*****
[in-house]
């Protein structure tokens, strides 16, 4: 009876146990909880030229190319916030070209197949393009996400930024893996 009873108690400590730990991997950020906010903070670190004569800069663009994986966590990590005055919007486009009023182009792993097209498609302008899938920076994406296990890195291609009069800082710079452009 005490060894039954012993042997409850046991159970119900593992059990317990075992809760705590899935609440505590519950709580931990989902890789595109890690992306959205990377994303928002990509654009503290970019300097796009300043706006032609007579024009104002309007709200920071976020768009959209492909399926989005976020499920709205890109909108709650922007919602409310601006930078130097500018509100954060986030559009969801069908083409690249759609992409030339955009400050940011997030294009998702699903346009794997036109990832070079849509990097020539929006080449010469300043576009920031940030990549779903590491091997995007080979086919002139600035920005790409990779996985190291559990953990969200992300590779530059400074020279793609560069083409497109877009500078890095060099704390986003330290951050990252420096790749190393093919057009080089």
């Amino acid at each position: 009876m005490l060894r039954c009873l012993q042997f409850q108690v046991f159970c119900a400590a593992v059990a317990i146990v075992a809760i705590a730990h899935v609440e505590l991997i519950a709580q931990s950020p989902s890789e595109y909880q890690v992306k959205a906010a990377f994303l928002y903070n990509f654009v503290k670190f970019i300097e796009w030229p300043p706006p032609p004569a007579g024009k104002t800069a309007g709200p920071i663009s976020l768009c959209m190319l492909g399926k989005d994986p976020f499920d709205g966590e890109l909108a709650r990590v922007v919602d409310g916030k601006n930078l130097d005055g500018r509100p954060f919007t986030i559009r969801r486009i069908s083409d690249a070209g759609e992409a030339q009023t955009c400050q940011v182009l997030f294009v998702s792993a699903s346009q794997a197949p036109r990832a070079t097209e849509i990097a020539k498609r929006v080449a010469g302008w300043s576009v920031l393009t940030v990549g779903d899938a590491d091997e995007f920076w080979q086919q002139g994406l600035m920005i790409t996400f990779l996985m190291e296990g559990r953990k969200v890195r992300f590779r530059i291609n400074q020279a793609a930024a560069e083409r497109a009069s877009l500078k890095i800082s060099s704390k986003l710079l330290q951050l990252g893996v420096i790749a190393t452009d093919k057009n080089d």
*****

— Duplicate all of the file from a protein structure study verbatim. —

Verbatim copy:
[in-house]
């Protein structure tokens, strides 16, 4: 009876146990909880030229190319916030070209197949393009996400930024893996 009873108690400590730990991997950020906010903070670190004569800069663009994986966590990590005055919007486009009023182009792993097209498609302008899938920076994406296990890195291609009069800082710079452009 005490060894039954012993042997409850046991159970119900593992059990317990075992809760705590899935609440505590519950709580931990989902890789595109890690992306959205990377994303928002990509654009503290970019300097796009300043706006032609007579024009104002309007709200920071976020768009959209492909399926989005976020499920709205890109909108709650922007919602409310601006930078130097500018509100954060986030559009969801069908083409690249759609992409030339955009400050940011997030294009998702699903346009794997036109990832070079849509990097020539929006080449010469300043576009920031940030990549779903590491091997995007080979086919002139600035920005790409990779996985190291559990953990969200992300590779530059400074020279793609560069083409497109877009500078890095060099704390986003330290951050990252420096790749190393093919057009080089």
């Amino acid at each position: 009876m005490l060894r039954c009873l012993q042997f409850q108690v046991f159970c119900a400590a593992v059990a317990i146990v075992a809760i705590a730990h899935v609440e505590l991997i519950a709580q931990s950020p989902s890789e595109y909880q890690v992306k959205a906010a990377f994303l928002y903070n990509f654009v503290k670190f970019i300097e796009w030229p300043p706006p032609p004569a007579g024009k104002t800069a309007g709200p920071i663009s976020l768009c959209m190319l492909g399926k989005d994986p976020f499920d709205g966590e890109l909108a709650r990590v922007v919602d409310g916030k601006n930078l130097d005055g500018r509100p954060f919007t986030i559009r969801r486009i069908s083409d690249a070209g759609e992409a030339q009023t955009c400050q940011v182009l997030f294009v998702s792993a699903s346009q794997a197949p036109r990832a070079t097209e849509i990097a020539k498609r929006v080449a010469g302008w300043s576009v920031l393009t940030v990549g779903d899938a590491d091997e995007f920076w080979q086919q002139g994406l600035m920005i790409t996400f990779l996985m190291e296990g559990r953990k969200v890195r992300f590779r530059i291609n400074q020279a793609a930024a560069e083409r497109a009069s877009l500078k890095i800082s060099s704390k986003l710079l330290q951050l990252g893996v420096i790749a190393t452009d093919k057009n080089d």